Given where I have been and where I am now I have been thinking about creating a sort of base line project on vernacular photography that might be a good place to begin my MA exploration. This approach would see me create images in a realist mode where the photo itself should be purely a window to the world and its aesthetic invisible to the consciousness. But when I began to think about this and explore the approach in depth the problem arose of how to convey artistic meaning.
Fry’s (1909) concept keeps ringing in my ears as does the feedback from my last work “…focus more on my personal viewpoint…”see here: (link). Indeed consider the following as an example if I were to pursue creating a series regarding my accident and onset of paralysis. The images could look something like this:
1) Shot of my Parent’s house where I was living before my paralysis
2) The Three Tuns pub where I met my friends
3) The drive to and around West Wickham
4) The crash site as Cork Screw Hill
5) The hospital
6) Transfer to The National spinal injuries centre at Stoke Mandeville hospital
7) Photos of various rehabilitation subjects
8) The return home
This narrative looks more like and old history lesson focussed on dates, places and times rather than offering the viewer something more experiential where connections are made between us by their seeing and understanding something of my experience.
Moreover others have covered the subject using straight documentary approaches, but these do not light my creative fire. For example, David Graham’s book No Diving does a brilliant job (Graham, 2008). The author explains that the book came about through his son breaking his neck and becoming a tetraplegic in 2003, and that the world of paralysis and disability was one not known to him and that one of the ways he coped was to take photographs.
“I found that being behind a lens was a great way to hide my tears and avoid conversations and thoughts about my son.”(David Graham 2008)
Graham did not photograph his son’s rehabilitation, he wanted to but his son did not. So after his son’s rehabilitation and discharge he went back to document what life is like when you acquire a spinal cord injury. Graham’s approach is mostly straight with clear sharp photos and no obvious photographic styling eg in use of colour or narrow depths of fields, and they are all sharp. The images lead the narrative with most pages having a large uncaptioned photo and the facing page providing a quote to orientate the reader to the meaning of the photo.
Graham’s choice to shoot in colour adds to the realism and his images collectively work to build a combined narrative of what happens when you damage your spinal cord. Each page, and sometimes a double page spread, offer the viewer insights into common aspects of dealing with the aftermath of SCI: the site of the injury, immediate medical care, and rehabilitation and making adaptations in the newly acquired body. See the book here: (link). As the book progresses the images become less medicalised and more social in their nature. Only one image offers any sense of a chance of recovery and so it offers a realistic insight into my world when first injured.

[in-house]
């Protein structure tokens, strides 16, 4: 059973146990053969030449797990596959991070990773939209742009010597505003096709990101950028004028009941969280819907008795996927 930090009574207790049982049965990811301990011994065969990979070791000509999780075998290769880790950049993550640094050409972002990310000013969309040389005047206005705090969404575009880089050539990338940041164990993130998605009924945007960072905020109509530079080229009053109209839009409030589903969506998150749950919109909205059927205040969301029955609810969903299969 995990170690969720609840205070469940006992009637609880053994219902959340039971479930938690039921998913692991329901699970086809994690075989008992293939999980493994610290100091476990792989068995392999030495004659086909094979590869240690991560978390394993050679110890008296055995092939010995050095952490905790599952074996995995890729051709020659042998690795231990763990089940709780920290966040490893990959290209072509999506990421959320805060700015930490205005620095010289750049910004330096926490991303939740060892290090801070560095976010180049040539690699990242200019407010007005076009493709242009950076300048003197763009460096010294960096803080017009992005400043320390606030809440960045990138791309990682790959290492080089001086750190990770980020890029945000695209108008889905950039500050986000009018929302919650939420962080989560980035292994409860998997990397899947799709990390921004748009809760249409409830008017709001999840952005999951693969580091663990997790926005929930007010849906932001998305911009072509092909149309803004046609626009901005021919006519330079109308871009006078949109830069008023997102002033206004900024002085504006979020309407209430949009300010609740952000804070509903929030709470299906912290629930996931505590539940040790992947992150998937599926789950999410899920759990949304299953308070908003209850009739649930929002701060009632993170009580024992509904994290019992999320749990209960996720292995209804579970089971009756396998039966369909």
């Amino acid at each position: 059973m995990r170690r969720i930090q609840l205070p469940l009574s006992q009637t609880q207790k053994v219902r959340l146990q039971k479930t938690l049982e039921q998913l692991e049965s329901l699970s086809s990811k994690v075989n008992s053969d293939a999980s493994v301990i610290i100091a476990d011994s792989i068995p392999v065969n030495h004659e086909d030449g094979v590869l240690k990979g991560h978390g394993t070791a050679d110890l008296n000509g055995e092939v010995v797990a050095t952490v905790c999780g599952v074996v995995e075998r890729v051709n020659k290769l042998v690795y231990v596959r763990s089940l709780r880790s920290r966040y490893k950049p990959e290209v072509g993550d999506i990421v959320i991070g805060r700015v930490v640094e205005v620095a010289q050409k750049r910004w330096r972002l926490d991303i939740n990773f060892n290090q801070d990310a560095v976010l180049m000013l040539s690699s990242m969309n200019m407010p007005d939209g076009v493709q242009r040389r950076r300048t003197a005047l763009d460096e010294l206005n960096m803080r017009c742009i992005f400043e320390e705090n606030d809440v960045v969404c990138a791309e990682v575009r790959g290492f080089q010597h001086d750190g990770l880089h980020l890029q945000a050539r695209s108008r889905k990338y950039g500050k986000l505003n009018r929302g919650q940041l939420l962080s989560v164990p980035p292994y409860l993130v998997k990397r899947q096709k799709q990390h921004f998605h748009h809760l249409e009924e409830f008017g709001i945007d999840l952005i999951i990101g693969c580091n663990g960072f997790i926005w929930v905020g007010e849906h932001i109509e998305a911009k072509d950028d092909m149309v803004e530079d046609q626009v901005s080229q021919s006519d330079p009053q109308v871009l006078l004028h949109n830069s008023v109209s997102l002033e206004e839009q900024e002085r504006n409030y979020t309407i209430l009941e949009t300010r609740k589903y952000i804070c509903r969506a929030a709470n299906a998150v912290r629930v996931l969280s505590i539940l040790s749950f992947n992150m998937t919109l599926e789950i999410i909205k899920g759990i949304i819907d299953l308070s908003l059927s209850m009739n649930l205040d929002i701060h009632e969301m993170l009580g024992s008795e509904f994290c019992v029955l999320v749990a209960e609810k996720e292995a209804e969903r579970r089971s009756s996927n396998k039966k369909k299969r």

His clever use of the single repeated motifs of wheelchair footplates and feet shown of many pages are then placed in a composite image that reinforces the fact that such an injury can happen to anyone at anytime while offering a visual rhythm to the series. Moreover he has not used forensic photos detailing the level of damage, or lighting and other photographic techniques to enhance the drama of what he shows. Nor do symbols populate this book. Rather like some of the best documentary photographers, the photographic styling and point of view, are not obvious or intrusive. The images’ subject matter tell the story and the photos act is windows, not objects.
Only in one place does the photographer make an almost Freudian type of slip: the image he uses for the inside cover of the book is a magnified photo of an embryonic stem cell. Such cells are the subject of research into regenerating spinal cord cells and are the main hope of a cure to spinal cord injury. Maybe Graham had to include it to offer himself some form of hope for his son’s future because even being the best you can be when paralysed is pretty terrible.
I’d recommend this book to anyone. But the use of the realist visual is Graham’s language, not mine. Reminding myself of this book and thinking about the feedback to my photography degree helped me recognise that I don’t want to produce a realistic series. Rather I want to share with people how I see the world and feel about aspects of it. This means that my imagery needs to have a stronger personality.
 R Fry, An Essay in Aesthetics in Vision and Design 1909 Published by Chatto and Windus, edn 1928
 David Graham, No Diving, published by Hotshoe Books Ltd. 2008
 Op. Cit.